If my memory holds and my body lasts into old age, I’m pretty sure I’ll still be able to sing all the words to Led Zeppelin’s 1971 hit, “Stairway to Heaven.” My kids, on the other hand, may have the lyrics from the CDs of Rebecca St. James and Delirious? tattooed into their long-term recall.
My husband and I both grew up in non-Christian families and wanted to give our three children a different upbringing, so we home-schooled them. We watched Disney movies—which made us too liberal for some of our homeschool peers—but we listened to Christian radio and banned some secular music (like Prince), which made us too conservative for most of the non-churched parents in our neighborhood. We were parenting by the seat of our pants.
As our kids moved into early adolescence, we found ourselves debating the sexually charged videos of Britney Spears and the subversive humor of The Simpsons. At times, it felt as if we were trying to staunch a flood of sex and violence with a kitchen sponge. Although the entertainment was different back then, we faced the same perennial problem faced by parents today: How do we protect our kids from toxic stuff while not overprotecting them in a way that’s harmful in the long run?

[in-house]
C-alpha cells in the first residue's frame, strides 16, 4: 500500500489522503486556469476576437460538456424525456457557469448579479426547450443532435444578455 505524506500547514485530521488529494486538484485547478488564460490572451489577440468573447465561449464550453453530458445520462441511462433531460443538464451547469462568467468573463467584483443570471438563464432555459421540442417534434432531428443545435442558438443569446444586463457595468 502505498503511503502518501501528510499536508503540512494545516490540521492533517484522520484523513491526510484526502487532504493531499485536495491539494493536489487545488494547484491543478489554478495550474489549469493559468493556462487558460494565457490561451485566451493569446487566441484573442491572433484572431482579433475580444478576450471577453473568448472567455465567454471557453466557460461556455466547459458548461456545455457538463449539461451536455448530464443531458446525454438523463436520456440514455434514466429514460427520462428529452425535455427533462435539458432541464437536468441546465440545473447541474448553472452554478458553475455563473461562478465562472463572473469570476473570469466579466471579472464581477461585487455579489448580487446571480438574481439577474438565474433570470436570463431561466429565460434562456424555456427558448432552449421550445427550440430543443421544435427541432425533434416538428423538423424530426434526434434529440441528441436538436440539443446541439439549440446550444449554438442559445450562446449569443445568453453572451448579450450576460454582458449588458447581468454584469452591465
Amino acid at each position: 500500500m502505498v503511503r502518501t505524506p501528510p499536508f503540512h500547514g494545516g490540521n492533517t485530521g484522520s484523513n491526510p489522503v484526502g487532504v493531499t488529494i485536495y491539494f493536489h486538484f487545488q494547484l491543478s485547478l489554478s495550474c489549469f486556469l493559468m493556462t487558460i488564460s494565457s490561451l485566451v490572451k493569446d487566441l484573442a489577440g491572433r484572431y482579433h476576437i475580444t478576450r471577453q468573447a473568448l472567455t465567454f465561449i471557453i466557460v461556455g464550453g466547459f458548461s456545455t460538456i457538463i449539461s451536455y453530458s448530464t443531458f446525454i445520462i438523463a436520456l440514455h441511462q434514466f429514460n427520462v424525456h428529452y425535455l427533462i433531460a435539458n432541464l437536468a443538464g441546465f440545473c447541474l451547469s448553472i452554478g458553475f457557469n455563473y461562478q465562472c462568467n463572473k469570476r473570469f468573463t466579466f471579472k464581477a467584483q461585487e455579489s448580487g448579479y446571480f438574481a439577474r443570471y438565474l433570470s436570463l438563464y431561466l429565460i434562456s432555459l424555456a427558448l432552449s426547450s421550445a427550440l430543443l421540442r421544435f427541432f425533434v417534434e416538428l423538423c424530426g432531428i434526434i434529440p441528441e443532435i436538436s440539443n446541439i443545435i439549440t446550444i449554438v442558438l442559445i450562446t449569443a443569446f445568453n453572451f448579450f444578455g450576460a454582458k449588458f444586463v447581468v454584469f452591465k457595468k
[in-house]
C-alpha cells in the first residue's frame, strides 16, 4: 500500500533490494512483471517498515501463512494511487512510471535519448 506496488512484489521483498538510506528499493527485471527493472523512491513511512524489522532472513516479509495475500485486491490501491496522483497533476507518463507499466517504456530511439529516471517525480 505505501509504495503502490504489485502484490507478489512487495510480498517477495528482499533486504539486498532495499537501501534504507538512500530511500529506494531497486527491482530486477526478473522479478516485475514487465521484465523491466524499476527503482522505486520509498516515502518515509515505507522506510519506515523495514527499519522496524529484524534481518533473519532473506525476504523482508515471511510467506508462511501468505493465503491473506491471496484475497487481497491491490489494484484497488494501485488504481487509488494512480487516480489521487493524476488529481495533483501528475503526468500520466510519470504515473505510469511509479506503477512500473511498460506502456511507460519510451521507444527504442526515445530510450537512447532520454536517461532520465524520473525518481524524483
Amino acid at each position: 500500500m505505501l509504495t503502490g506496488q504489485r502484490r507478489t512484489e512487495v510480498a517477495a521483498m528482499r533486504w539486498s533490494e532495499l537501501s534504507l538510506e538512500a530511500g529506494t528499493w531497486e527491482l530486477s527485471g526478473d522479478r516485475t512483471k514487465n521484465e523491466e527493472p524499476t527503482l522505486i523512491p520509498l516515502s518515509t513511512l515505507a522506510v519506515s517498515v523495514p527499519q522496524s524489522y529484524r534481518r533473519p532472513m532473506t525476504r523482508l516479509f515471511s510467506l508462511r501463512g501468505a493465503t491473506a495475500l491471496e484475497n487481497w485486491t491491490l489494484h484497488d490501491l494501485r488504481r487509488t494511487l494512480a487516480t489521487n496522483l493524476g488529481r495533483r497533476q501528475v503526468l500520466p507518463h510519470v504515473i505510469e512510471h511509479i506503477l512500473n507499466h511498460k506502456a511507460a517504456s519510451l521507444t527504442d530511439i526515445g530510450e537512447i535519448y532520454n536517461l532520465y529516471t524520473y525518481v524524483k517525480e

Plenty of young adults have publically lamented the isolation and social marginalization that often comes with growing up in a cloistered environment. Sarah McCammon wrote a poignant essay for NPR’s Code Switch blog, in which she describes her sheltered evangelical upbringing and how she’s never able to fully enter into key pop culture moments shared by her age peers. The recent death of Prince was one of these moments. She writes,
After a decade-plus of adult life on my ...1
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